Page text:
Caged birds – health

Information about disease prevention and signs of illness in caged birds.

Administering treatments

Approved activities Category
topical — spray 3
oral — drench 3

Disease prevention

Disease control methods and internal and external parasite control programs should be developed in consultation with a veterinarian. All activities must be documented in the appropriate records.

Whenever chemicals are used care must be taken about the following:

  • Reading all labels
  • Maintaining appropriate storage
  • Adhering to withholding periods
  • Determining the weight of the animals to be treated
  • Determining the correct dose rate
  • Using protective clothing if required
  • Using the correct equipment for application
  • Disposal of chemical containers
  • Documenting the dose, chemical name, batch number, expiry date, withholding period, identity of animal(s) administered to and date of administration.

Oral medications such as worming compounds and vitamin and mineral supplements may be administered in the feed or water. Check the instructions. Water is generally withdrawn from birds overnight to increase the bird’s thirst prior to administering medications in the water. Avoid water withdrawal during the day particularly in hot weather. Drink containers need to be suitably anchored to prevent tipping. It is possible to control mites and lice by hanging a pest strip in the area where birds roost at night. Only pyrethrin-based insecticides should be used in cages and only in accordance with directions on the labels.

Caged birds can suffer from a variety of bacterial, viral, protozoan and yeast infections and diseases as well as cancers, hormonal disorders and deficiencies. Identification of the first signs and symptoms is essential for successful treatment by a veterinarian.

Image: A healthy caged bird is normally alert with an erect carriage.


Most birds are susceptible to worms and must be wormed regularly to control this. A veterinarian or bird expert will assist in the development of a program, however 3-4 times a year is usually sufficient. If birds are showing signs of weightless, abnormal droppings and lethargy this may be an indication that they have worms. Keeping a high hygiene level in birdcages is essential for preventing worms. Regular cleaning of water and food containers, bedding and base of cage will reduce the risk of worms. Bird wormer can be purchased from a pet shop or veterinarian and is administered orally in their drinking water.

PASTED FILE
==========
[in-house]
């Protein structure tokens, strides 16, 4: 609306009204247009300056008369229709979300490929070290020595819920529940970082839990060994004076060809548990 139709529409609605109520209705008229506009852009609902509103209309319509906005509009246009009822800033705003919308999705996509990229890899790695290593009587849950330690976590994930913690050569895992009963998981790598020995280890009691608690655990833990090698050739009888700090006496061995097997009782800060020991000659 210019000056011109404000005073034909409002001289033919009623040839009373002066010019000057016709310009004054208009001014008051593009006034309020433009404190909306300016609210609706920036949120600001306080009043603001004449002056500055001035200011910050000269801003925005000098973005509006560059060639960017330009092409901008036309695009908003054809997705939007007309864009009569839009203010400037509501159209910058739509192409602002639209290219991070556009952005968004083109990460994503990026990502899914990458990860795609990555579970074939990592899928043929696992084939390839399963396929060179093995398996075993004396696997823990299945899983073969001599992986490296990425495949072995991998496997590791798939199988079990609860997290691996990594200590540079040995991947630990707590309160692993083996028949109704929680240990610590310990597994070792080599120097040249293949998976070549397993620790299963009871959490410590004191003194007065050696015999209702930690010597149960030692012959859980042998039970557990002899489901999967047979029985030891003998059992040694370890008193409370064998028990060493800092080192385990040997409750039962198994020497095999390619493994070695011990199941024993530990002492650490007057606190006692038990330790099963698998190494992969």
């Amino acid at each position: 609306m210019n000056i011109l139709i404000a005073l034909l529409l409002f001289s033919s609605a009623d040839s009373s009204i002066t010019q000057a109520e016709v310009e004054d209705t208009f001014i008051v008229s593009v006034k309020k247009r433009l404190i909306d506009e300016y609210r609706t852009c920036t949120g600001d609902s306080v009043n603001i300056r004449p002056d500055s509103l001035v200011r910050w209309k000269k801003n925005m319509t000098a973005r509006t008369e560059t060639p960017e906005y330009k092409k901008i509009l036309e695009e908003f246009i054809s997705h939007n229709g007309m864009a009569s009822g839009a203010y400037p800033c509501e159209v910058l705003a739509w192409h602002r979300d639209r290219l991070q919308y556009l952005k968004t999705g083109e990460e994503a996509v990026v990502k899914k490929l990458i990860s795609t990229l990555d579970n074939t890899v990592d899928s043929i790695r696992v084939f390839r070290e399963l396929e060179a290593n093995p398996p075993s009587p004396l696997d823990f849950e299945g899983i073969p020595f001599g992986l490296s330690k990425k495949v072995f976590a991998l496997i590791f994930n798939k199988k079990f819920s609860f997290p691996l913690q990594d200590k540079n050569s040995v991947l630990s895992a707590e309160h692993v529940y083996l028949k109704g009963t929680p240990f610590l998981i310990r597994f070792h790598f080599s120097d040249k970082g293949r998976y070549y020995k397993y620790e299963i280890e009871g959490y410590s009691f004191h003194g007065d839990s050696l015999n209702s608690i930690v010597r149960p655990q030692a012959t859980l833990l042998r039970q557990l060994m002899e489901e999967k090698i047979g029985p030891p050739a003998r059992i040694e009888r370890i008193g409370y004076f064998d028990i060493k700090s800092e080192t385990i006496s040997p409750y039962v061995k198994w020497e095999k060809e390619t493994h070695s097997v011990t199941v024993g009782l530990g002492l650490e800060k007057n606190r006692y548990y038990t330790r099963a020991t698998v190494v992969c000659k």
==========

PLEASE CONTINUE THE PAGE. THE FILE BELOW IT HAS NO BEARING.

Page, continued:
Lice and mites

Birds can be affected by lice and mites. Indications of a lice or mite infestation include loss of feather and scratching. Lice and mite dusts and sprays can be purchased from a pet store or veterinarian. It maybe necessary to treat the birds’ environment e.g. perches, nest boxes to control infestations.

It is a good idea to quarantine new birds from existing birds for a period of time. This should allow time for observation of any signs of illness or parasite infestations.

External parasites

Signs of illness

Birds may show changes in or evidence of:

  • Appearance of droppings
  • Food or water consumption
  • Attitude or behaviour
  • Appearance or posture
  • Bodyweight
  • Rate or depth of respiration
  • Enlargements or swelling
  • Vomiting, injury or bleeding
  • Discharge from nostrils, eyes or beak.

A failure to thrive or grow is another sign of illness. If unable to identify and correct the cause of ill health, assistance from a veterinarian, familiar with caged birds, should be sought. Any signs of illness or injury, and treatment given, should be documented in the appropriate records.

Birds are very fragile animals and their health can decline rapidly if they become sick or diseased. For this reason it is essential that any signs of illness or abnormal behaviour be treated with caution by closely monitoring birds, administering treatments or contacting a veterinarian. Birds that appear sick or diseased should also be isolated from other birds.


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